DeCillis also revelled in diversity on the field as captain of the NYU Shanghai women’s soccer team, which got a shoutout on the official Twitter feed of the FIFA Women’s World Cup for having players from 5 different countries. “Even though we’re a Sino-American university in Shanghai, this is the part of us that I still feel is very of Shanghai,” DeCillis explains. “We’re an international team of Chinese and foreign players, but we’re in the local leagues, and we’re playing the local teams.”
Raising the Shanghai Intercollegiate Soccer League Championship winners’ trophy in May 2018. DeCillis scored the team’s winning goal to secure the first major title for any NYU Shanghai athletics team.
When it came time to choose a study away destination, DeCillis says she knew student diversity would be the most valuable part of her social and academic experience. So she eschewed the familiar and chose to study at NYU Abu Dhabi in the fall and at NYU Tel Aviv in the spring of her junior year. DeCillis soon found herself taking courses from philosophy to tech, from art to diplomacy, in classrooms where it was rare for any two students to share the same national origin.
That year away made her think frequently about the concept of mobility, DeCillis says – physical mobility as well as social mobility in many dimensions, especially the way in which these unfamiliar people and cultures would perceive her Asian-ness.
DeCillis at Abu Dhabi’s Sheikh Zayed Grand Mosque in September 2018.
For DeCillis, musings about mobility seemed like just an interesting thought experiment until the advent of the COVID-19 pandemic. Cooped up in her Shanghai apartment with only a classmate’s rescued cat for company, DeCillis says she watched with dismay as news coverage and acquaintances’ social media posts took a Sinophobic turn.
“I had never really encountered any racism or anything like that before, but I saw a lot of racist stuff that was surfacing around this time, and I started to get concerned,” DeCillis says.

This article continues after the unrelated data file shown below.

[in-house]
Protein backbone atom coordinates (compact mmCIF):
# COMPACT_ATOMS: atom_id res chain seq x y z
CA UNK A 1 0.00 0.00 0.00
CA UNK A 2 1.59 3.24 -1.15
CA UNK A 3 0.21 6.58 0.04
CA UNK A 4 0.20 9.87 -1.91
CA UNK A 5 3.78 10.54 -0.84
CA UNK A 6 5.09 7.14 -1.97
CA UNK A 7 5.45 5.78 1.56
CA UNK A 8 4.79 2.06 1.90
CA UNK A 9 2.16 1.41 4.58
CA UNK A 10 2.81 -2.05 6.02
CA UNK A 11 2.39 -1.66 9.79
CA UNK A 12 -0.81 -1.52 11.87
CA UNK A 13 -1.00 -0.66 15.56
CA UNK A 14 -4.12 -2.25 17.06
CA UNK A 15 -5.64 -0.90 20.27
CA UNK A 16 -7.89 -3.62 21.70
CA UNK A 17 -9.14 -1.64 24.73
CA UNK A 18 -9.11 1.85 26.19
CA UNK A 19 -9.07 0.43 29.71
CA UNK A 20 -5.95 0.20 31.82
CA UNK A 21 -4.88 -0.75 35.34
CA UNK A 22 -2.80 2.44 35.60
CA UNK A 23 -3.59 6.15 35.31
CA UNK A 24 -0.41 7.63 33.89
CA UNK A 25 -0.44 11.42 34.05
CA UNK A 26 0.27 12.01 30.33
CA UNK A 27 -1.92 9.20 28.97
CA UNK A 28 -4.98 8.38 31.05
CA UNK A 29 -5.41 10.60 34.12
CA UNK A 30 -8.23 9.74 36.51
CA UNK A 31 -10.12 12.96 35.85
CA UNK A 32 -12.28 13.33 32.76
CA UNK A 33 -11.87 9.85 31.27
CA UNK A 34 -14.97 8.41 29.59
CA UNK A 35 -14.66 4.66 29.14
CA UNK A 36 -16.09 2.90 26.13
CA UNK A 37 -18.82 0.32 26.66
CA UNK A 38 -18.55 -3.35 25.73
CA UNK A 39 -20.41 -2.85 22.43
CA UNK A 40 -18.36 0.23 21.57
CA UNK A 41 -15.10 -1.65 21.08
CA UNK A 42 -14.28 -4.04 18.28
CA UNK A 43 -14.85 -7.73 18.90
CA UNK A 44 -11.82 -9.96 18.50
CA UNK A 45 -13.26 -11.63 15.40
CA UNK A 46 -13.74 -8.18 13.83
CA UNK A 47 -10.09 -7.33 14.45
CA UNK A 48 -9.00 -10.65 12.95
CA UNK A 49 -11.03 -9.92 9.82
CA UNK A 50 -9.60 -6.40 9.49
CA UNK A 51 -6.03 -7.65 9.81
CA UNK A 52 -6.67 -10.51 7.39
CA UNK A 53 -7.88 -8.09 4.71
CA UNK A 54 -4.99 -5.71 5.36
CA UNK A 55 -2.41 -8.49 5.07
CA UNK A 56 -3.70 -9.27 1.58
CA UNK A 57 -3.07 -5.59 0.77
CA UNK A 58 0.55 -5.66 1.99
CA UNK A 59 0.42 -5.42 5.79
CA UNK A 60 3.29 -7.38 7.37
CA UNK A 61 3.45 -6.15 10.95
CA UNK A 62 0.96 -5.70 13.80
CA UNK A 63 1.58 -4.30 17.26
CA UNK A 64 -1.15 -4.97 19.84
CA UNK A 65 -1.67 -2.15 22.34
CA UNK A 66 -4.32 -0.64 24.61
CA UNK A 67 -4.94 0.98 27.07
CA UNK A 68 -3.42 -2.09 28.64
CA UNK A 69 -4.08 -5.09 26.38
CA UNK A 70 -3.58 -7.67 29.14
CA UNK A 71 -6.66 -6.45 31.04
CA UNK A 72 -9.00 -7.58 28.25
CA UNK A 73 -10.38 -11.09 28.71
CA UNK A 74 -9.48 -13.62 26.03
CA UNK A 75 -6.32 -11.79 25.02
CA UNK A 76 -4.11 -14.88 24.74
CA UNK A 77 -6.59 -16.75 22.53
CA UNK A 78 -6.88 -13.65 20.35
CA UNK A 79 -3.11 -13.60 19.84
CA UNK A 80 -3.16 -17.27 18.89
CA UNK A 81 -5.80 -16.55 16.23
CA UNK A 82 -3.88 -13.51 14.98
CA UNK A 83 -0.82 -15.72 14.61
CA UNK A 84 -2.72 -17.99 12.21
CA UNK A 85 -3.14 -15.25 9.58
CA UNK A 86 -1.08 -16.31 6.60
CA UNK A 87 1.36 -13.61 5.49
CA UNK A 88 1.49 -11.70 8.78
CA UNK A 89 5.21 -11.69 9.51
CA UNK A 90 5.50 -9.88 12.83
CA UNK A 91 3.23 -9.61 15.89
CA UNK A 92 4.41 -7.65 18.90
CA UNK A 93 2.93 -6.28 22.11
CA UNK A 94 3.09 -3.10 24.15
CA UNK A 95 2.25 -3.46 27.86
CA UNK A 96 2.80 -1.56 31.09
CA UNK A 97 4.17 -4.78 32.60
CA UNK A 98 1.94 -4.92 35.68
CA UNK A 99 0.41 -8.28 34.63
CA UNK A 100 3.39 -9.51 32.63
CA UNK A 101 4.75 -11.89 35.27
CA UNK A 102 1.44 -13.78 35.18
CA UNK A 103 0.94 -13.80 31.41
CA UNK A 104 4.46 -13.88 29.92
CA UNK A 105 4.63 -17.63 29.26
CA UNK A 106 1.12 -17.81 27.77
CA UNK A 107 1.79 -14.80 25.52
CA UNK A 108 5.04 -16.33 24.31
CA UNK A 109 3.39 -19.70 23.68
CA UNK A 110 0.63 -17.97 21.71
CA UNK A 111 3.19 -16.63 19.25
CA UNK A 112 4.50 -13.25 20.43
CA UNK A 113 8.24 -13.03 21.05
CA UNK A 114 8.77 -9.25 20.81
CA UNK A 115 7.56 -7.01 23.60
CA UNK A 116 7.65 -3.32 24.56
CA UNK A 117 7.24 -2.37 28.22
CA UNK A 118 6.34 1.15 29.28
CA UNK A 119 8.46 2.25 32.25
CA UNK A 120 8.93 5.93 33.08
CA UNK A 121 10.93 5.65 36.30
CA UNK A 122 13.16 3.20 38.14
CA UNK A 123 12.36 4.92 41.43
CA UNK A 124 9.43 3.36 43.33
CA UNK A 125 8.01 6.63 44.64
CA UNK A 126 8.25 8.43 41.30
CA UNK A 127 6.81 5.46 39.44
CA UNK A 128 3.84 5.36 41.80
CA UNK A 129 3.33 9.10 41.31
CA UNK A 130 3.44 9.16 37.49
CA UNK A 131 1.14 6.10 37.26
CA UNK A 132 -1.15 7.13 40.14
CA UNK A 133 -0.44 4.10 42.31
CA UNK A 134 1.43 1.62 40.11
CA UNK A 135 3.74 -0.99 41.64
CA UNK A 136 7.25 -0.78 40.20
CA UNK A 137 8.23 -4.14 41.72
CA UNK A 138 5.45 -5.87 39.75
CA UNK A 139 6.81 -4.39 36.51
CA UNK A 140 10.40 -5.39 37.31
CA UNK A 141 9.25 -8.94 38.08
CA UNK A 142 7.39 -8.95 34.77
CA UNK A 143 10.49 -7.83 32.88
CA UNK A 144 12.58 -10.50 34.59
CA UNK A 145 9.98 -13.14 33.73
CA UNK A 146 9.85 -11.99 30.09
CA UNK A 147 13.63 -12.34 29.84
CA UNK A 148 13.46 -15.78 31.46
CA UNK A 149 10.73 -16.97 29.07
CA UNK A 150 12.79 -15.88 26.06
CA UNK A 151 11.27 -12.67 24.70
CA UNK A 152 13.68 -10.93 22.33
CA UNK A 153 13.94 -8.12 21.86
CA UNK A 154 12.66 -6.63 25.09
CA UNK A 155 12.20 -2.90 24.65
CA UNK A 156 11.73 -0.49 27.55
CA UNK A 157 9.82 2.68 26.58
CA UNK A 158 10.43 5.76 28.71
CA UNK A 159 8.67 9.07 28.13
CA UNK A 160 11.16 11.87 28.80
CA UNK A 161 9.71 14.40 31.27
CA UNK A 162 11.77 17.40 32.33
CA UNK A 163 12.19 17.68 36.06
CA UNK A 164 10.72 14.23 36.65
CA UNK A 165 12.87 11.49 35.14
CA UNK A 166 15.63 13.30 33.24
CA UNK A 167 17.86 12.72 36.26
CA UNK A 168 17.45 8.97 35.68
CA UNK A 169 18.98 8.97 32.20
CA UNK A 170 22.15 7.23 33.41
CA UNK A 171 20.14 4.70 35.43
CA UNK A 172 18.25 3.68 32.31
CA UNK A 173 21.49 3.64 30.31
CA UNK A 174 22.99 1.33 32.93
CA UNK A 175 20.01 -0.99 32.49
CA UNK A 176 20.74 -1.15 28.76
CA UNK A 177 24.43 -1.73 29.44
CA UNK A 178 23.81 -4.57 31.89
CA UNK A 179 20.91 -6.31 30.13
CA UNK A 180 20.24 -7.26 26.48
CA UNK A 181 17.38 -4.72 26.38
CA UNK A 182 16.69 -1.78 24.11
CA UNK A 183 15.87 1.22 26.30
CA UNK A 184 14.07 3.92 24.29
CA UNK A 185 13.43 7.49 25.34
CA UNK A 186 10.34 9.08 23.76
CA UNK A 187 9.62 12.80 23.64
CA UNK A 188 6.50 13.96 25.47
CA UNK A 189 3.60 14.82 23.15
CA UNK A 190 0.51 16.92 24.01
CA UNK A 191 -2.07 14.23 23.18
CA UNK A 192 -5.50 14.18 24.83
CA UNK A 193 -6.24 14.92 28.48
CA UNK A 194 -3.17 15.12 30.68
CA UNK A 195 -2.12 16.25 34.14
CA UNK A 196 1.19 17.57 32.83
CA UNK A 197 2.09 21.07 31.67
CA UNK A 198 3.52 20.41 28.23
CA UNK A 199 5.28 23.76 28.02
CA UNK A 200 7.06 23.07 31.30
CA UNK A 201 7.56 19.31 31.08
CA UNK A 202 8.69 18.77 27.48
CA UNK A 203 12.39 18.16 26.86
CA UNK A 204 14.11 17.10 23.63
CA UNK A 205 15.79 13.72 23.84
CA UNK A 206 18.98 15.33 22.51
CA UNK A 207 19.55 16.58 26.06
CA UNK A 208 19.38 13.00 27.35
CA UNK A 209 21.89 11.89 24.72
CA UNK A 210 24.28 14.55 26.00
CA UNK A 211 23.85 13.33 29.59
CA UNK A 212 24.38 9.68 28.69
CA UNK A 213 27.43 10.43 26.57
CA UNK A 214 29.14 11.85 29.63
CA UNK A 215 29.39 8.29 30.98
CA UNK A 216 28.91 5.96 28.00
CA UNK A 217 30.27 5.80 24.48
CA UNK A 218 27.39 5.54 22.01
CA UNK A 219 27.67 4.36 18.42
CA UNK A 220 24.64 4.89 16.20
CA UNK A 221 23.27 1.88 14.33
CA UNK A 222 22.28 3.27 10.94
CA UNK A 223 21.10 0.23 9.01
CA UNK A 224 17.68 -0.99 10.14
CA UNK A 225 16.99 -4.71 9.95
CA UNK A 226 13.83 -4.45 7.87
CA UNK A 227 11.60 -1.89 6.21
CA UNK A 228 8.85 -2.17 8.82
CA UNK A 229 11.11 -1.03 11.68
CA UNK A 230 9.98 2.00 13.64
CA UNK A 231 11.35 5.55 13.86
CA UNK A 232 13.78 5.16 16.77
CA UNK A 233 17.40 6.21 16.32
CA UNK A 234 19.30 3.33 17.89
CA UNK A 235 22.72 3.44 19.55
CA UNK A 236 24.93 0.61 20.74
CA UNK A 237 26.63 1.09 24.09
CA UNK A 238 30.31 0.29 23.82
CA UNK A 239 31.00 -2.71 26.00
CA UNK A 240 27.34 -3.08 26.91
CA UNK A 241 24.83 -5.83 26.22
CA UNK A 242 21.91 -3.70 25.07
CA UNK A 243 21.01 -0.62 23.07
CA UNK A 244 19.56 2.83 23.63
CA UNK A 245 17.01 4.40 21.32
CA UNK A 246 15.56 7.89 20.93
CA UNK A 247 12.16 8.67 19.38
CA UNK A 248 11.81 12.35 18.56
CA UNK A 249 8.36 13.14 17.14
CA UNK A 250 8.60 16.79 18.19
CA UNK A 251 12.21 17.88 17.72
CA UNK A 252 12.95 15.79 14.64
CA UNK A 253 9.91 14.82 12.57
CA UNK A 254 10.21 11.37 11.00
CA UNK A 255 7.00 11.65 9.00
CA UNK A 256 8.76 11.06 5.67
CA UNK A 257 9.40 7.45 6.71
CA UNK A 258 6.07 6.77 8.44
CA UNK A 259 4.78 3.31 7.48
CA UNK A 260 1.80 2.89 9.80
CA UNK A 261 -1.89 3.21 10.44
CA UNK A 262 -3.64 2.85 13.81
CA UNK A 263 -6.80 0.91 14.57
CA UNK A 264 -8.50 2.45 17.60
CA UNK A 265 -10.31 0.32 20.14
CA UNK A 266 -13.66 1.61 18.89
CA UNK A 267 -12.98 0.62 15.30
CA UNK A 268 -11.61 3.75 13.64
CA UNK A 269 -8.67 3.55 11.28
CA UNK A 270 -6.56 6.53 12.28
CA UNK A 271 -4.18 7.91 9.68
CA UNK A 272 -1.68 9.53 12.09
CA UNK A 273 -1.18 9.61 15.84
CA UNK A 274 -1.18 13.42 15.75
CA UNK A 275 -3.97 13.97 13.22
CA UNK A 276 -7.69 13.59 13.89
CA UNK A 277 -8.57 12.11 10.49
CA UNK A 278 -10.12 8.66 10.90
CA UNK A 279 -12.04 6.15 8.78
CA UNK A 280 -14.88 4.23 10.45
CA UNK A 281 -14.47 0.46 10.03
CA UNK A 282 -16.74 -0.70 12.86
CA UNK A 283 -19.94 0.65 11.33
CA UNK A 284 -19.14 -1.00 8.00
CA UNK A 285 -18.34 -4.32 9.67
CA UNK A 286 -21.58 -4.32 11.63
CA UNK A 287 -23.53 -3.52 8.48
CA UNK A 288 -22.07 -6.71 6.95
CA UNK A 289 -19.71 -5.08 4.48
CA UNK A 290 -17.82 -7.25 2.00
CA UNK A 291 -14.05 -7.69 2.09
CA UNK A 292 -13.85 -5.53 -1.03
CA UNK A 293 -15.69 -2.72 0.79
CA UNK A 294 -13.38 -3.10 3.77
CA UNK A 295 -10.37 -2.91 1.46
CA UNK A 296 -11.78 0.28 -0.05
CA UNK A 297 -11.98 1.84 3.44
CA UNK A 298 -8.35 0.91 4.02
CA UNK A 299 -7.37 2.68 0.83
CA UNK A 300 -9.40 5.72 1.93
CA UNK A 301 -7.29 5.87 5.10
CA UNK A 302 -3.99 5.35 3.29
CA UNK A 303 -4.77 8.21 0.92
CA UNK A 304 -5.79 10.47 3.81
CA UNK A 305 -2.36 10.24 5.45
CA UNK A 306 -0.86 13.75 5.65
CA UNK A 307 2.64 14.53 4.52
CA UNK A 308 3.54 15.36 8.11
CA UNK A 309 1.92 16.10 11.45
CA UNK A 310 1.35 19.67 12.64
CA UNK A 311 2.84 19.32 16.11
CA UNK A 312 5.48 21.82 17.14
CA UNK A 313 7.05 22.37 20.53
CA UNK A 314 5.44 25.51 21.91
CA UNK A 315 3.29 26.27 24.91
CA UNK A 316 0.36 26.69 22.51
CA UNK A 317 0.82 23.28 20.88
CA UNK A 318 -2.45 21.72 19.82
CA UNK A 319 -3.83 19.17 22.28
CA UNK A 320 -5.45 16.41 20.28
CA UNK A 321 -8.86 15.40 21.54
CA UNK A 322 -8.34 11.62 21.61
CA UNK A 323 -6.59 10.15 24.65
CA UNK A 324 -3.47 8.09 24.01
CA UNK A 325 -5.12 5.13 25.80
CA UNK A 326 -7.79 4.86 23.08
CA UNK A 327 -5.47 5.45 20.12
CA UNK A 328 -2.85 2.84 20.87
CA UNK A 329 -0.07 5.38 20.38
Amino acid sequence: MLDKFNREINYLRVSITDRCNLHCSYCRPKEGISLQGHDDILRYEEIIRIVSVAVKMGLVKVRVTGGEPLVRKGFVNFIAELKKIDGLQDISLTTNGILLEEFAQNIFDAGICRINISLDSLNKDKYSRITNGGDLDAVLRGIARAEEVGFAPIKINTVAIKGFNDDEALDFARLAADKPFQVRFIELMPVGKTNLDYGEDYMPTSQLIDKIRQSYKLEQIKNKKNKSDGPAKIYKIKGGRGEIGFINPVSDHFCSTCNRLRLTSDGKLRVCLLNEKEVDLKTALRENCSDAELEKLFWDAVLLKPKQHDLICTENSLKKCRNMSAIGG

“I realized that if I were to leave Shanghai, not only would I be flying directly from China, I look Chinese. I mean, before I even open my mouth, people would see my face, and I didn’t want to be in the grocery store and have people move away from me because of that.”
“So I thought, ‘You know what? I started this journey in Shanghai, and I'm going to end it in Shanghai.’”
DeCillis decided to stay in Shanghai and turn a critical eye on her experiences during the pandemic, reworking her plans for her Global China Studies Capstone project into a “autoethnography.” Her project chronicles the ups and downs of navigating her unique Chinese-American identity throughout the global crisis, both in the physical space of Shanghai and the virtual space of her interactions with friends, family, and classmates around the world. DeCillis’s work documenting her experience throughout the ordeal for her Mixed Media Writing: Radio and Television class (taught by NYU Professor of Journalism and Mass Communications Mitchell Stephens) has also earned her a spot in coronavirus coverage in outlets ranging from NPR to Vogue.
In appropriate anti-COVID gear at The Captain restaurant on the Bund on April 2, 2020.
DeCillis says that riding out the coronavirus storm in Shanghai solidified her desire to stay in her adopted home city after graduation. “I just felt this fierce loyalty to Shanghai and to China through all of it,” she explains. “I can’t part with it now.”
So DeCillis is taking a big leap and starting her own company, Okra (哦可惹), one that will let her be a bridge between China and the world as a photographer, as a storyteller, as a translator, as a teacher, as a tour guide, as a go-between for Chinese media companies and expat creatives … and the list goes on. She will also be taking a position with Chinese news and cultural analysis media platform RADII. In the true spirit of Shanghai, DeCillis says, her plan is to do what needs doing and seize every opportunity she comes across in order to make things work.
“I think that's one thing that NYU Shanghai does so well: They are so good at balancing being there for you and equipping you with all the tools you need to be independent, and then also throwing you in the deep end. Because Shanghai is the deep end,” DeCillis says.
And she could not be more excited to dive in once more.